"You gotta bring him in at Christmas, right?" Russo said. "It only makes sense. It gives us time to really put together a storyline. We also have to look for some props for Wrestling Jesus to use, like those trick loaves and fishes, and we've gotta teach Devon to walk on water, and turn water into wine, and to raise guys from the dead. That last one could really come in handy if our ratings keep dropping." 


The arrival of Wrestling Jesus will be foreshadowed by a really bright, blinding spotlight that will shine above the ring for several weeks preceding his debut. Having one of the Nitro Girls play his mother was briefly considered, but Russo decided that none of them would be believable as a virgin. At first, Wrestling Jesus will be accompanied to the ring by three wise men bearing gifts of gold, frankincense and Nitro cologne for men. Later, Wrestling Jesus will be accompanied by The Disciple.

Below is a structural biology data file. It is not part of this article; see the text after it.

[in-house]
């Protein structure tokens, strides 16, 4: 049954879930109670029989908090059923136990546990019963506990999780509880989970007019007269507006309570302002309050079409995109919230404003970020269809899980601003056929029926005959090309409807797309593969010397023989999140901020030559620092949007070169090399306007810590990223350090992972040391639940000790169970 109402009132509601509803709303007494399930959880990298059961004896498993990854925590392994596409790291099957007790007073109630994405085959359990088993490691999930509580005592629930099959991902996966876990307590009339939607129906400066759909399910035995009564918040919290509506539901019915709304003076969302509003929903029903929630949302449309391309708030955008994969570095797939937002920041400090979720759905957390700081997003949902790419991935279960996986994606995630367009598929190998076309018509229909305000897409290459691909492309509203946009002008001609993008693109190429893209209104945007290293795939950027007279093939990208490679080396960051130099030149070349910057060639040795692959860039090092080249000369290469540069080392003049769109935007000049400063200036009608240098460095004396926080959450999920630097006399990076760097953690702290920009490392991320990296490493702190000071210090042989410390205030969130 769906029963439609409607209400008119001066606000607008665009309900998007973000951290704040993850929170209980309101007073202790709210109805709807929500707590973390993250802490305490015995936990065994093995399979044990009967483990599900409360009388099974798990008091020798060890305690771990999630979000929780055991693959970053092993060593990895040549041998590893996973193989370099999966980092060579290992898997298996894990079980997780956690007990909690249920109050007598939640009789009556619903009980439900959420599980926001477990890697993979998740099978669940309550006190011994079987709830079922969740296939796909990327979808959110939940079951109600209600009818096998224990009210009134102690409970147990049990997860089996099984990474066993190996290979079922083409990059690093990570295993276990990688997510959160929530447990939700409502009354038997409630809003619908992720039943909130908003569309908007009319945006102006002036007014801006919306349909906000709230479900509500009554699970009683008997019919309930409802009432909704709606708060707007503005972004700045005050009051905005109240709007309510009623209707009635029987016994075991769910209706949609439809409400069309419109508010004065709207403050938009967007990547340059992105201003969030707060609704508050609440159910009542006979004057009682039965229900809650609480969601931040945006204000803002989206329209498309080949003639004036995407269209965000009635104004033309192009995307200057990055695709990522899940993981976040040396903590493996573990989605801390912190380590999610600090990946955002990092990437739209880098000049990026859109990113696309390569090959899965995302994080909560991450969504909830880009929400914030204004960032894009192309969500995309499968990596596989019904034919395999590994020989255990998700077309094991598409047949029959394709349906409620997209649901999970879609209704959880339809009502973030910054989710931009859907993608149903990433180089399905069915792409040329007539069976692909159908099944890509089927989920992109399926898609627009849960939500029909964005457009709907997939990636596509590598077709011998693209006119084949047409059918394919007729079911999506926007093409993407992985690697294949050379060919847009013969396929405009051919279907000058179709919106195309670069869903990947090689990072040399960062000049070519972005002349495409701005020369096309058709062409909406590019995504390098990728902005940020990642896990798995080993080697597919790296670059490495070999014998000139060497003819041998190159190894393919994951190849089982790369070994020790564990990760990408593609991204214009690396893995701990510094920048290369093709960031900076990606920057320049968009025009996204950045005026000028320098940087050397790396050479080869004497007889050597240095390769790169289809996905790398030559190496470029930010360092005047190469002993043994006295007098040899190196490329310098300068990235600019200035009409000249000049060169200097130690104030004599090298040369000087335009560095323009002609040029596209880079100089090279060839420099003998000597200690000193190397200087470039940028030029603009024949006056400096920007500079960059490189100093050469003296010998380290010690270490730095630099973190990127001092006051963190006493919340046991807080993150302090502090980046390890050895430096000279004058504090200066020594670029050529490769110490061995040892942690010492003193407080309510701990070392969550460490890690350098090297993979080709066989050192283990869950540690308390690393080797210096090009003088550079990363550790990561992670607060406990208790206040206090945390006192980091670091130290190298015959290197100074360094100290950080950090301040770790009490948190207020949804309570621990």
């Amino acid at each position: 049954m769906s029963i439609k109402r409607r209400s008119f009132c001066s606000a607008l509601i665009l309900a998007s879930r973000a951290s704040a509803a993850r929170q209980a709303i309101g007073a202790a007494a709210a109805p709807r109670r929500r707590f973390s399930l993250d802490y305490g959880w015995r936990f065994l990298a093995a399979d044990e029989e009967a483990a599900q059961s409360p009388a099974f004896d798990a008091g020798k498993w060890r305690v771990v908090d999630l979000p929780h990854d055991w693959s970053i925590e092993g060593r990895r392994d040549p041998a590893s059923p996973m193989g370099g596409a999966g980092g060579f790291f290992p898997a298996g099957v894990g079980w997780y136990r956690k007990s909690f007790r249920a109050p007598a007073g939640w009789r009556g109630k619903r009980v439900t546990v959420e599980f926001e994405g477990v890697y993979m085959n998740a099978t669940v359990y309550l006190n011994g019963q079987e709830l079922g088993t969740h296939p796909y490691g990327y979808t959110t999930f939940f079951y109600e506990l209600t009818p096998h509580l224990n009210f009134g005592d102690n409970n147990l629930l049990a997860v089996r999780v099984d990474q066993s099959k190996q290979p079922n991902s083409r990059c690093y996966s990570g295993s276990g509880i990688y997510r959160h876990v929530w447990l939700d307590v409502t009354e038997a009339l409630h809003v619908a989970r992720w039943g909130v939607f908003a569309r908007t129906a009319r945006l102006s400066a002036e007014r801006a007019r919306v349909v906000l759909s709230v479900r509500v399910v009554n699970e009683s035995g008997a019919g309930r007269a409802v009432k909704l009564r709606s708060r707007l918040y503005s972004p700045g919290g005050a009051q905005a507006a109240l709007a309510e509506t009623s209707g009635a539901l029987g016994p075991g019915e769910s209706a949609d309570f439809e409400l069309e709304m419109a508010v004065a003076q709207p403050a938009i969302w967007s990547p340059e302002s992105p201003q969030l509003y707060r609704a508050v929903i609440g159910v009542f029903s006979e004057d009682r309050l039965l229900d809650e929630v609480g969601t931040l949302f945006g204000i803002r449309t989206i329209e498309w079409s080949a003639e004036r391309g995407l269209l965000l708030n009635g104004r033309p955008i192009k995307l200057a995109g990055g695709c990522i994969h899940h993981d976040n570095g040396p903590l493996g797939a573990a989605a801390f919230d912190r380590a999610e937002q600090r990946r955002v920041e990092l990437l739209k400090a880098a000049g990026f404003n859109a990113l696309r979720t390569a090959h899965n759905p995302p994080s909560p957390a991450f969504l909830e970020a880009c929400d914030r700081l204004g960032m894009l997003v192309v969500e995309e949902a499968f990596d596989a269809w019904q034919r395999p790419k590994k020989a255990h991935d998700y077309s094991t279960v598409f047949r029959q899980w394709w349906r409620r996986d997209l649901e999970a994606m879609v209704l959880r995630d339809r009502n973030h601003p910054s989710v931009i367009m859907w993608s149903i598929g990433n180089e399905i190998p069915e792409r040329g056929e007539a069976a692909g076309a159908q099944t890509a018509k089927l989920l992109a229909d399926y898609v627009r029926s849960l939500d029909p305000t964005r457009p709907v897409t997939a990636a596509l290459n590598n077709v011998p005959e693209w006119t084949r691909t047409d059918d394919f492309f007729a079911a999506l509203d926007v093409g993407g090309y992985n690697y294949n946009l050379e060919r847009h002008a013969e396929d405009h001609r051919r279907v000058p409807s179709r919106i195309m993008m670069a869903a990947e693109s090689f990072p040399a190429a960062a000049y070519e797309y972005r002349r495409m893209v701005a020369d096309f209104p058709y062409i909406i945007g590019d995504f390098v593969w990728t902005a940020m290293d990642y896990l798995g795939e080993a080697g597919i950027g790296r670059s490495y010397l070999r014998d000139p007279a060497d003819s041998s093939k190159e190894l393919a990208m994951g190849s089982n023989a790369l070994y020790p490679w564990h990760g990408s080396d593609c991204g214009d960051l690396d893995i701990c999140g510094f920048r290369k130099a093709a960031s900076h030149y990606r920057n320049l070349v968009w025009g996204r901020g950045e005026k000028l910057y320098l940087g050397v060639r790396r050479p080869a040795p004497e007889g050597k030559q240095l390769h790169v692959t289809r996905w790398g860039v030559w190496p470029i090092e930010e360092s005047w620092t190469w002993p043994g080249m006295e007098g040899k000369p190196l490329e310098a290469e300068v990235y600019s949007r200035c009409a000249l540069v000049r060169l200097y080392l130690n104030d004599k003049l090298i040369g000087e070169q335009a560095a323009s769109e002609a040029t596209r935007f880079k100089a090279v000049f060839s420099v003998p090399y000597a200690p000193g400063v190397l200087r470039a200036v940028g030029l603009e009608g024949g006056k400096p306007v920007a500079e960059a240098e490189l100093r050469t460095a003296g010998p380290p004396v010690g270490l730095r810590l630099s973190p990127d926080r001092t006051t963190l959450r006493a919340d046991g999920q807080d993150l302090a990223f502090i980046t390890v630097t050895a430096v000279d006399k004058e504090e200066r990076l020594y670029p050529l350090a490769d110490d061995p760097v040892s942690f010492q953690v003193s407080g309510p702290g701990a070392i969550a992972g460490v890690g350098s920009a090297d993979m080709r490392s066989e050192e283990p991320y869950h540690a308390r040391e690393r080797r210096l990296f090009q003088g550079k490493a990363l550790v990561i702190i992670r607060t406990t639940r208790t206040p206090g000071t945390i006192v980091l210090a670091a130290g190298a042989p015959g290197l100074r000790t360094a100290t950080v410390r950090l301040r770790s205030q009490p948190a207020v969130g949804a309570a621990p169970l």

"We'd like to have 12 disciples, but it's just not financially feasible," said Russo. "So we'll just stick with the one we already have." 

Other than that, booking plans for Wrestling Jesus are still in the works. He is tentatively scheduled to lose a Texas Death Match to Ric Flair on an Easter Sunday PPV, with Flair finally playing the Roman Gladiator character proposed by former WCW president Jim Herd a decade ago. Wrestling Jesus will come back on the third day to wrestle Hogan on Thunder. Hogan will win clean with the legdrop. WCW is still thinking about a finisher for Wrestling Jesus. "The crucifix is too cliched, and the Walls of Jericho is already taken," said Russo. "We're thinking about having him use the brain claw. We could call it the Crown of Thorns, and we could have his opponent juice like crazy."